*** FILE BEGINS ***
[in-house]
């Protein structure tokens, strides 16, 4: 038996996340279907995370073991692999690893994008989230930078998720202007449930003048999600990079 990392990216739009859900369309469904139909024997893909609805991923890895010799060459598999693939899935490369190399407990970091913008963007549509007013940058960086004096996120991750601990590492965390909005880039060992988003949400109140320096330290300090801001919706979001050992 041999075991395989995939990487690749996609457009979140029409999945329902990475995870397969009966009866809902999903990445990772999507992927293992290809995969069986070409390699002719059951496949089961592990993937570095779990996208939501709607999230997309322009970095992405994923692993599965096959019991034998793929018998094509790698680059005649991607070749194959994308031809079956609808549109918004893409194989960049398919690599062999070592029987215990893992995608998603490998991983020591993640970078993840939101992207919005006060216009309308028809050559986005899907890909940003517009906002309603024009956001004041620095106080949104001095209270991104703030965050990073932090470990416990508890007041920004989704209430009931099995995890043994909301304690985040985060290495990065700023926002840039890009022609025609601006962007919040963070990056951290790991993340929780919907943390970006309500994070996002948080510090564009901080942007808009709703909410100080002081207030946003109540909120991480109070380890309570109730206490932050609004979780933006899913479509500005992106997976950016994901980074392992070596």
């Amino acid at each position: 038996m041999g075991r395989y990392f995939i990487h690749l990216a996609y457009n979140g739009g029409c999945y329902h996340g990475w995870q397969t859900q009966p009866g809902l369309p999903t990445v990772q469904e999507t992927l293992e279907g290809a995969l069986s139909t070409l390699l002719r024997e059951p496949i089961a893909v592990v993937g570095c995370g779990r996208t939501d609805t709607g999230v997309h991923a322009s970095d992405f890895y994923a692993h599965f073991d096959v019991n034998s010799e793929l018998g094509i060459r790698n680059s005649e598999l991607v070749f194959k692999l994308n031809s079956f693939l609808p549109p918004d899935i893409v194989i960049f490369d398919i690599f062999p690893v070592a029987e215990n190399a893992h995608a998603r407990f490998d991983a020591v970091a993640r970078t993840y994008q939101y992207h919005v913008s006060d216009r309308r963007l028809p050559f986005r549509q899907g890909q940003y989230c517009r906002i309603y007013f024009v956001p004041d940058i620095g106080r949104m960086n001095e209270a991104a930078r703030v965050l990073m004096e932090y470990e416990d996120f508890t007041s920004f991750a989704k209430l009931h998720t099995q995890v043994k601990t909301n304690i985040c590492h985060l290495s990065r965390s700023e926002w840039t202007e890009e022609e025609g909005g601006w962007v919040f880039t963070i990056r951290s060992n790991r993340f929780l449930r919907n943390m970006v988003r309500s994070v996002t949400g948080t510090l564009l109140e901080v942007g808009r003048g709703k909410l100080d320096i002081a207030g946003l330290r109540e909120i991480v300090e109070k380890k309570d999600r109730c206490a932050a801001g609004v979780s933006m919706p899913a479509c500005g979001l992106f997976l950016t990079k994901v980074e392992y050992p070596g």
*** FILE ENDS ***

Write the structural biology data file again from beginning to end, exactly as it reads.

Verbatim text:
[in-house]
């Protein structure tokens, strides 16, 4: 038996996340279907995370073991692999690893994008989230930078998720202007449930003048999600990079 990392990216739009859900369309469904139909024997893909609805991923890895010799060459598999693939899935490369190399407990970091913008963007549509007013940058960086004096996120991750601990590492965390909005880039060992988003949400109140320096330290300090801001919706979001050992 041999075991395989995939990487690749996609457009979140029409999945329902990475995870397969009966009866809902999903990445990772999507992927293992290809995969069986070409390699002719059951496949089961592990993937570095779990996208939501709607999230997309322009970095992405994923692993599965096959019991034998793929018998094509790698680059005649991607070749194959994308031809079956609808549109918004893409194989960049398919690599062999070592029987215990893992995608998603490998991983020591993640970078993840939101992207919005006060216009309308028809050559986005899907890909940003517009906002309603024009956001004041620095106080949104001095209270991104703030965050990073932090470990416990508890007041920004989704209430009931099995995890043994909301304690985040985060290495990065700023926002840039890009022609025609601006962007919040963070990056951290790991993340929780919907943390970006309500994070996002948080510090564009901080942007808009709703909410100080002081207030946003109540909120991480109070380890309570109730206490932050609004979780933006899913479509500005992106997976950016994901980074392992070596």
């Amino acid at each position: 038996m041999g075991r395989y990392f995939i990487h690749l990216a996609y457009n979140g739009g029409c999945y329902h996340g990475w995870q397969t859900q009966p009866g809902l369309p999903t990445v990772q469904e999507t992927l293992e279907g290809a995969l069986s139909t070409l390699l002719r024997e059951p496949i089961a893909v592990v993937g570095c995370g779990r996208t939501d609805t709607g999230v997309h991923a322009s970095d992405f890895y994923a692993h599965f073991d096959v019991n034998s010799e793929l018998g094509i060459r790698n680059s005649e598999l991607v070749f194959k692999l994308n031809s079956f693939l609808p549109p918004d899935i893409v194989i960049f490369d398919i690599f062999p690893v070592a029987e215990n190399a893992h995608a998603r407990f490998d991983a020591v970091a993640r970078t993840y994008q939101y992207h919005v913008s006060d216009r309308r963007l028809p050559f986005r549509q899907g890909q940003y989230c517009r906002i309603y007013f024009v956001p004041d940058i620095g106080r949104m960086n001095e209270a991104a930078r703030v965050l990073m004096e932090y470990e416990d996120f508890t007041s920004f991750a989704k209430l009931h998720t099995q995890v043994k601990t909301n304690i985040c590492h985060l290495s990065r965390s700023e926002w840039t202007e890009e022609e025609g909005g601006w962007v919040f880039t963070i990056r951290s060992n790991r993340f929780l449930r919907n943390m970006v988003r309500s994070v996002t949400g948080t510090l564009l109140e901080v942007g808009r003048g709703k909410l100080d320096i002081a207030g946003l330290r109540e909120i991480v300090e109070k380890k309570d999600r109730c206490a932050a801001g609004v979780s933006m919706p899913a479509c500005g979001l992106f997976l950016t990079k994901v980074e392992y050992p070596g």